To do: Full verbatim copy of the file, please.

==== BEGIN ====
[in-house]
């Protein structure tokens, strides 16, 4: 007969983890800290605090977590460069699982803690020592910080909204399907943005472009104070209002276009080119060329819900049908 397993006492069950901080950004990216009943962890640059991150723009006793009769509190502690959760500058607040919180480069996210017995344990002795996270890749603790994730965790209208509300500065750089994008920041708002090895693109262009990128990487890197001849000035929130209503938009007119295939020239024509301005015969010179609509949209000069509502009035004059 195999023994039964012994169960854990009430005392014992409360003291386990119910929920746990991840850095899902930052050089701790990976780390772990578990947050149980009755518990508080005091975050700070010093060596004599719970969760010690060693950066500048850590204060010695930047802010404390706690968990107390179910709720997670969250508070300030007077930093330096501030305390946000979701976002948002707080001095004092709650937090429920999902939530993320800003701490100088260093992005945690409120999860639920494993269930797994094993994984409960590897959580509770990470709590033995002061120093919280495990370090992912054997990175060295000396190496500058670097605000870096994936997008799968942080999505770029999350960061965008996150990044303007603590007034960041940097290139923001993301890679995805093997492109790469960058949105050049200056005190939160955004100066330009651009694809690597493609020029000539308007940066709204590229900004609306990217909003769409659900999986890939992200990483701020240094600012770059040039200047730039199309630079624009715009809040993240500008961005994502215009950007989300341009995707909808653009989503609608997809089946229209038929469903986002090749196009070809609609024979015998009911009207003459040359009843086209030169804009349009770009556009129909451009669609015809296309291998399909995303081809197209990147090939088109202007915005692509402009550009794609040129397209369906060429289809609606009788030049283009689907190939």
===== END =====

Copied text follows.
[in-house]
């Protein structure tokens, strides 16, 4: 007969983890800290605090977590460069699982803690020592910080909204399907943005472009104070209002276009080119060329819900049908 397993006492069950901080950004990216009943962890640059991150723009006793009769509190502690959760500058607040919180480069996210017995344990002795996270890749603790994730965790209208509300500065750089994008920041708002090895693109262009990128990487890197001849000035929130209503938009007119295939020239024509301005015969010179609509949209000069509502009035004059 195999023994039964012994169960854990009430005392014992409360003291386990119910929920746990991840850095899902930052050089701790990976780390772990578990947050149980009755518990508080005091975050700070010093060596004599719970969760010690060693950066500048850590204060010695930047802010404390706690968990107390179910709720997670969250508070300030007077930093330096501030305390946000979701976002948002707080001095004092709650937090429920999902939530993320800003701490100088260093992005945690409120999860639920494993269930797994094993994984409960590897959580509770990470709590033995002061120093919280495990370090992912054997990175060295000396190496500058670097605000870096994936997008799968942080999505770029999350960061965008996150990044303007603590007034960041940097290139923001993301890679995805093997492109790469960058949105050049200056005190939160955004100066330009651009694809690597493609020029000539308007940066709204590229900004609306990217909003769409659900999986890939992200990483701020240094600012770059040039200047730039199309630079624009715009809040993240500008961005994502215009950007989300341009995707909808653009989503609608997809089946229209038929469903986002090749196009070809609609024979015998009911009207003459040359009843086209030169804009349009770009556009129909451009669609015809296309291998399909995303081809197209990147090939088109202007915005692509402009550009794609040129397209369906060429289809609606009788030049283009689907190939």